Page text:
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Lent is almost upon us (earlier than most years, as I’m sure you know). At Westfield, we’ll be doing altarscapes for each Sunday during the season (except the first Sunday in March on which we’ll celebrate communion and will need the Communion Table for other important bread-and-cup type things).  One of the biggest advantages of creating altarscapes for the duration of a season is that they weave together the themes of that season in a visual way. It’s an artistic reminder of the way the church tells time, of the stories that we share in our faith, and of the ways that these individual scripture readings really tell a much larger story.

I find that, when putting together designs for a whole season, it’s to your advantage to use materials throughout that season.  Each week in Lent, my goal with these altars is to use elements that harken back to the previous week’s altar and point toward the coming week’s altar. Those recurring elements act as threads that connect the weeks of the season.

This week’s altar is inspired by the Gospel Lection for the first Sunday in Lent for Year C of the Revised Common Lectionary. The theme: wilderness.

Jesus, full of the Holy Spirit, returned from the Jordan and was led by the Spirit in the wilderness, where for forty days he was tempted by the devil. He ate nothing at all during those days, and when they were over, he was famished. The devil said to him, “If you are the Son of God, command this stone to become a loaf of bread.” Jesus answered him, “It is written, ‘One does not live by bread alone.’” Then the devil led him up and showed him in an instant all the kingdoms of the world. And the devil said to him, “To you I will give their glory and all this authority; for it has been given over to me, and I give it to anyone I please. If you, then, will worship me, it will all be yours.” Jesus answered him, “It is written, ‘Worship the Lord your God, and serve only him.’” Then the devil took him to Jerusalem, and placed him on the pinnacle of the temple, saying to him, “If you are the Son of God, throw yourself down from here, for it is written, ‘He will command his angels concerning you, to protect you,’and ‘On their hands they will bear you up, so that you will not dash your foot against a stone.’” Jesus answered him, “It is said, ‘Do not put the Lord your God to the test.’” When the devil had finished every test, he departed from him until an opportune time.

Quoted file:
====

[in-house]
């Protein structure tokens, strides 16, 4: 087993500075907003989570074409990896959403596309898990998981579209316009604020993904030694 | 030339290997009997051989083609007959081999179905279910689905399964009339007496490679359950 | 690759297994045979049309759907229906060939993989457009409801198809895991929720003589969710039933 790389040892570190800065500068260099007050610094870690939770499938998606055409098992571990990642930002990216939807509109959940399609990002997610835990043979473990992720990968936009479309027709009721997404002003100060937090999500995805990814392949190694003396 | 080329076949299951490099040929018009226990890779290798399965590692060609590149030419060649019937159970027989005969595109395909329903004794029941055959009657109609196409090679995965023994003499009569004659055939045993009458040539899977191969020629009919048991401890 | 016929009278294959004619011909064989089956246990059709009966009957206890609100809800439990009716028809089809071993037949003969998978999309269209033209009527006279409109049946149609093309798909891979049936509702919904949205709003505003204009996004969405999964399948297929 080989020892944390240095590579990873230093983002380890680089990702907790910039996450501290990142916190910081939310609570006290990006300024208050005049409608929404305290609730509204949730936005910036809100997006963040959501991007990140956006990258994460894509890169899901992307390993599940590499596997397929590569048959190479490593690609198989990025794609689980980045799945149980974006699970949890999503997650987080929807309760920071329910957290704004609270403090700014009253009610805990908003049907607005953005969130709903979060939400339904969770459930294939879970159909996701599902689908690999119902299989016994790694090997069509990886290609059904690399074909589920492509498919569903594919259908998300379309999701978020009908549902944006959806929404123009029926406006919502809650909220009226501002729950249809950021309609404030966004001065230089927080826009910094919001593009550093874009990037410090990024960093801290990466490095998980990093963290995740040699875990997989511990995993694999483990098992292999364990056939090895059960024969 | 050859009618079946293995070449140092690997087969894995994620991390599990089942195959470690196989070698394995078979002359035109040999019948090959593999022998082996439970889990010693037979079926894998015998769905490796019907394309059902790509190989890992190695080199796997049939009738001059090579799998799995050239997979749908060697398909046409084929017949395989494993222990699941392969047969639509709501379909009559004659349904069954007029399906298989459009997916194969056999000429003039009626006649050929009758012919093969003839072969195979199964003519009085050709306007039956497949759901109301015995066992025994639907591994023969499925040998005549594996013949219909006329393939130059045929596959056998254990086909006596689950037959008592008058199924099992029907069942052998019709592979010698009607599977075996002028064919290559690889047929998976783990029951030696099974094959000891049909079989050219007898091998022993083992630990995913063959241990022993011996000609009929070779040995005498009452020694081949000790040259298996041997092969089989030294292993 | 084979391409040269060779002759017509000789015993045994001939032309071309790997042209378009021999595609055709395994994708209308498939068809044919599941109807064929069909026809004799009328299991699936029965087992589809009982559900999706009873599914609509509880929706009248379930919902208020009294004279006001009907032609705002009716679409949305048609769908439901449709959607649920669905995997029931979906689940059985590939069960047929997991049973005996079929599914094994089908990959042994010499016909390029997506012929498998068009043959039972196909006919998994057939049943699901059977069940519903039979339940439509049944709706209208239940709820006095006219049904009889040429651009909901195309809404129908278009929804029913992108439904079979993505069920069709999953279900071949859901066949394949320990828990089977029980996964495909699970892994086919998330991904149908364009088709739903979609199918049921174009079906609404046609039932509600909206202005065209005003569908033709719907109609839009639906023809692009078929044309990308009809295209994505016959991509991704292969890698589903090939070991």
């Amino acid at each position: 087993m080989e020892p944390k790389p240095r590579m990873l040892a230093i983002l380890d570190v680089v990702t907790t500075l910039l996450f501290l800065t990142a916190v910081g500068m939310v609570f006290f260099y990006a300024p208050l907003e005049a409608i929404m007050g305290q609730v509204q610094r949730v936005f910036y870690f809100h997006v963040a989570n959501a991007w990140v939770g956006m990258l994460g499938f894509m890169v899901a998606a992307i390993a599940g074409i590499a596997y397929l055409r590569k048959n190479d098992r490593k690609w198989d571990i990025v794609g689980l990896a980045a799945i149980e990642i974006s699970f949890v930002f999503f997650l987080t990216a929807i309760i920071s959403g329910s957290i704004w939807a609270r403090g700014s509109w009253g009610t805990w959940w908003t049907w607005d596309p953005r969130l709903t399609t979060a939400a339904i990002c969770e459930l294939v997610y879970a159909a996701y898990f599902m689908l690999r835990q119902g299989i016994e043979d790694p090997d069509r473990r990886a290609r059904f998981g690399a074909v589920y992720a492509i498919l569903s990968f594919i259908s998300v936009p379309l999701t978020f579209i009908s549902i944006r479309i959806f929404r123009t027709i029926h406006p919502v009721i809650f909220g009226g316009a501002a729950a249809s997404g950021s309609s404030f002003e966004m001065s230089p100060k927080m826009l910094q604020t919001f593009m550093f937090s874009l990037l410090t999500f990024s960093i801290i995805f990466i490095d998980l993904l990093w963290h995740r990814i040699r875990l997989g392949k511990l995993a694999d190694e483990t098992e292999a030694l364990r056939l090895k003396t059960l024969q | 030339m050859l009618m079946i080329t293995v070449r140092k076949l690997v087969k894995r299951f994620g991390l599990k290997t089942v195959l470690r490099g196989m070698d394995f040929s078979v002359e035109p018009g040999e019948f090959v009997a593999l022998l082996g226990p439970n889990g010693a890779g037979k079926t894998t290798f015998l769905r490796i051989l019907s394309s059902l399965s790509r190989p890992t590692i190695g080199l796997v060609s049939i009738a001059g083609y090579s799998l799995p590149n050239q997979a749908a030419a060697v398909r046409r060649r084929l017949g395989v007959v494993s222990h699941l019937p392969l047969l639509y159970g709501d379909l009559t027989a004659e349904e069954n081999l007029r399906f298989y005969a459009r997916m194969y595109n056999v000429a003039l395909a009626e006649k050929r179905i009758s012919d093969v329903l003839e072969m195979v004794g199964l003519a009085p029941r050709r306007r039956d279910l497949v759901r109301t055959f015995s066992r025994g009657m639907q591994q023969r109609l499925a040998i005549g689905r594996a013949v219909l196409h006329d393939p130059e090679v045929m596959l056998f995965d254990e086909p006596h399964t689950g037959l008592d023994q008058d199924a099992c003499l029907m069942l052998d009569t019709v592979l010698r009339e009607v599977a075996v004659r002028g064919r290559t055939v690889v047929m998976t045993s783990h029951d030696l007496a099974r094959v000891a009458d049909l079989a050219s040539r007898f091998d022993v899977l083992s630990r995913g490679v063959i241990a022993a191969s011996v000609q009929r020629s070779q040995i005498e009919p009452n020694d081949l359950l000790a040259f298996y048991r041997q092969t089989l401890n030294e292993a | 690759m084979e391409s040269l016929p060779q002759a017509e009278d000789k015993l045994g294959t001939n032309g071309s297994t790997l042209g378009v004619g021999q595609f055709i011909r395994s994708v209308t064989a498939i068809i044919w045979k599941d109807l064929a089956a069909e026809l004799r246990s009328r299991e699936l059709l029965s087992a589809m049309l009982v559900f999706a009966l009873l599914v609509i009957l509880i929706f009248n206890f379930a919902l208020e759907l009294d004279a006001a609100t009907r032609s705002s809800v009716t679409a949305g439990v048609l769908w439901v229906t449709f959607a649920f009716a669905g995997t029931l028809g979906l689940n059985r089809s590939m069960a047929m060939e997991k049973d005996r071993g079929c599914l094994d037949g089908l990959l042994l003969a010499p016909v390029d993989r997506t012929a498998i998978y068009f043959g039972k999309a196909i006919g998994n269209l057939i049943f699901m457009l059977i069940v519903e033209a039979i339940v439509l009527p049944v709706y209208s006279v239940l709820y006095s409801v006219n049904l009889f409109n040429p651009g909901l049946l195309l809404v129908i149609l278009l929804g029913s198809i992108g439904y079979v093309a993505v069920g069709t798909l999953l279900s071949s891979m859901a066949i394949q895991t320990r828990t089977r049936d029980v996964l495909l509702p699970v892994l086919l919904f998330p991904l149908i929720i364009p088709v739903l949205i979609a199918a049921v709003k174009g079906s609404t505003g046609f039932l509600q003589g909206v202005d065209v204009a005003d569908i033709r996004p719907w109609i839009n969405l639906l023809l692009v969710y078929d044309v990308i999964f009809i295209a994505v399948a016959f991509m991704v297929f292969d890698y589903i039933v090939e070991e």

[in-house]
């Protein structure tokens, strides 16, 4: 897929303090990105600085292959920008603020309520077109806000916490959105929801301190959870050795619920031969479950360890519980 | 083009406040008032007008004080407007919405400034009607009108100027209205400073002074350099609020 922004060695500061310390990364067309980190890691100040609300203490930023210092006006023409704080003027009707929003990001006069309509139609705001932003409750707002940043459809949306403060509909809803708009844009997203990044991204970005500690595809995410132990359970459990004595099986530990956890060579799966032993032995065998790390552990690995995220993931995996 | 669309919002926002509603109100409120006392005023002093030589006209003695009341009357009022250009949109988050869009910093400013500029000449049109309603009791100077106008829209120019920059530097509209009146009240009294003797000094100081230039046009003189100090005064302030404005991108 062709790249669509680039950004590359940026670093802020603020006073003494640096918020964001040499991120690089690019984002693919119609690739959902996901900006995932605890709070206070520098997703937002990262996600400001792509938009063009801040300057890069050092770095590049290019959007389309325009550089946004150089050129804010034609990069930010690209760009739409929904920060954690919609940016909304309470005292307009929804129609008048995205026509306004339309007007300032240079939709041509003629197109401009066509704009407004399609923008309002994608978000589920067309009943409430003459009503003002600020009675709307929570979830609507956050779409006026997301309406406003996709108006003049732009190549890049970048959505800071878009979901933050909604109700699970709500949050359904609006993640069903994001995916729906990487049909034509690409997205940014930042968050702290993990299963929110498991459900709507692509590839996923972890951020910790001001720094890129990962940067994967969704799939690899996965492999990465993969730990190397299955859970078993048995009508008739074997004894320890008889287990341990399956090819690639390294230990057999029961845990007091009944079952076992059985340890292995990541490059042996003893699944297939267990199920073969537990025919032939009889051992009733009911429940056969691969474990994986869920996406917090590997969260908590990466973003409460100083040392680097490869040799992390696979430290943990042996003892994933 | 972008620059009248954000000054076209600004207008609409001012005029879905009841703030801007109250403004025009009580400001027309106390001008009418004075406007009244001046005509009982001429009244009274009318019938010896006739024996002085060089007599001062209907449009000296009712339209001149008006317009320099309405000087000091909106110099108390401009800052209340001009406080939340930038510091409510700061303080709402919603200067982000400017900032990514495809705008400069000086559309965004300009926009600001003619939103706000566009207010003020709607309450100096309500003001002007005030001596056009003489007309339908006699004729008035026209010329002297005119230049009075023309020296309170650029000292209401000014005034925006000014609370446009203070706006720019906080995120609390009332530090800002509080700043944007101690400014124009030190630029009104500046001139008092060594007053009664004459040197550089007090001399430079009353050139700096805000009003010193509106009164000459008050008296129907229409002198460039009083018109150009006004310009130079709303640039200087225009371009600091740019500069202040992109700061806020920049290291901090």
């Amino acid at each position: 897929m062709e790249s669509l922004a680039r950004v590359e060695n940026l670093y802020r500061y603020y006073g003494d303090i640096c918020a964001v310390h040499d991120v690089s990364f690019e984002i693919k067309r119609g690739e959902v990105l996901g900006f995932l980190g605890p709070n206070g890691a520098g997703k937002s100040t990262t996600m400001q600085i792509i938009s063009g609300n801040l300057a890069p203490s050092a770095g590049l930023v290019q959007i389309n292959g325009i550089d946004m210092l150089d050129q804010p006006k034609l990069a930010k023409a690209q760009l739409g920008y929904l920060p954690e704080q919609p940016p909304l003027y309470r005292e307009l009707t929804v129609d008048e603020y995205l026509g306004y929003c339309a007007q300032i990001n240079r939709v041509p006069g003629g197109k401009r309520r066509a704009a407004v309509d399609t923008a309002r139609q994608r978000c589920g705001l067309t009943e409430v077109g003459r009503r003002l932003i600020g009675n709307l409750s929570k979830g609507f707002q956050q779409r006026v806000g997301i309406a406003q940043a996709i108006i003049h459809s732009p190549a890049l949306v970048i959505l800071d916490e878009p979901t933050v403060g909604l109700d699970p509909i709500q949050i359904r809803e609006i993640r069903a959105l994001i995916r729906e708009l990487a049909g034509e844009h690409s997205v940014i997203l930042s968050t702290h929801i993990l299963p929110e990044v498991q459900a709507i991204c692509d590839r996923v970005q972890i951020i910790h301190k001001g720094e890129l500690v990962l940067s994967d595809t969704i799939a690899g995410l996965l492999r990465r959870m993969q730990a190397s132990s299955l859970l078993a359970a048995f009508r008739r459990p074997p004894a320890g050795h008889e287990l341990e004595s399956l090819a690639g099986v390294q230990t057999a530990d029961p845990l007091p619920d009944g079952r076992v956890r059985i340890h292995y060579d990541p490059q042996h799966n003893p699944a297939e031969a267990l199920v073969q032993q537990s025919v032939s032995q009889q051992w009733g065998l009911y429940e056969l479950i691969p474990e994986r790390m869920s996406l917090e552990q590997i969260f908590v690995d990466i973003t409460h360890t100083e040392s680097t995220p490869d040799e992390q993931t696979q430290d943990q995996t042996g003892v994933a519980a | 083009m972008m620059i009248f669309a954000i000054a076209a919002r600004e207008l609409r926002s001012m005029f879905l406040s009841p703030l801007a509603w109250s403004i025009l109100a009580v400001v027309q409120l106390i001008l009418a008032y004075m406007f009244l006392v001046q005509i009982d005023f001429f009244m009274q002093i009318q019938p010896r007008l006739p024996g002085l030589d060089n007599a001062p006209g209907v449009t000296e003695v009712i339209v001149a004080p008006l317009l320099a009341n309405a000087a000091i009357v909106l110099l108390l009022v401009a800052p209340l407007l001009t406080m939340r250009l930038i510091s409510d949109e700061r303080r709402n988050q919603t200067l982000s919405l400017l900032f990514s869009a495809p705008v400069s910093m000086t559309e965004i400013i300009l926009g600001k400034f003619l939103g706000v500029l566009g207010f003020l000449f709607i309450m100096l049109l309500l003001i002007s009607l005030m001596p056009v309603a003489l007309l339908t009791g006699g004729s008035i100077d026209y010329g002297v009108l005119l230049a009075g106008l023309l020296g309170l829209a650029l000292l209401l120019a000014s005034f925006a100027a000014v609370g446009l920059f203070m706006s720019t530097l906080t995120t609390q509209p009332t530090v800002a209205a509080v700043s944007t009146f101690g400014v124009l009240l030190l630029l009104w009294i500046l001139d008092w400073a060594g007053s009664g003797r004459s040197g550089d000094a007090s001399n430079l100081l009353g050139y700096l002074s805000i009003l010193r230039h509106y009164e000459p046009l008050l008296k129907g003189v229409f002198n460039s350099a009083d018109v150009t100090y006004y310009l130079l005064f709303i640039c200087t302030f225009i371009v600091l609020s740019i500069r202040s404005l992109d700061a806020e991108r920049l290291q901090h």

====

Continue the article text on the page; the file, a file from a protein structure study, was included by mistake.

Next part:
Luke 4: 1 – 13

Here’s what you need:

-glass vases (or hurricanes)
-bathroom tile that looks like pavers (be sure you put paper beneath the tile before putting it on the table)
-branches from the church side yard


Start with your table and add the tile. I found this in the bathroom tile section at the local Lowes.  I bought both the beige and slate kinds to mix and match at will.


Rocks (part of the Ash Wednesday altar) are particularly appropriate given their role as part of Jesus’ temptation.


The hurricanes I typically use for candles will be particularly useful with our elements of nature.


Now, add your branches.  Think barren.



And here’s what you get:






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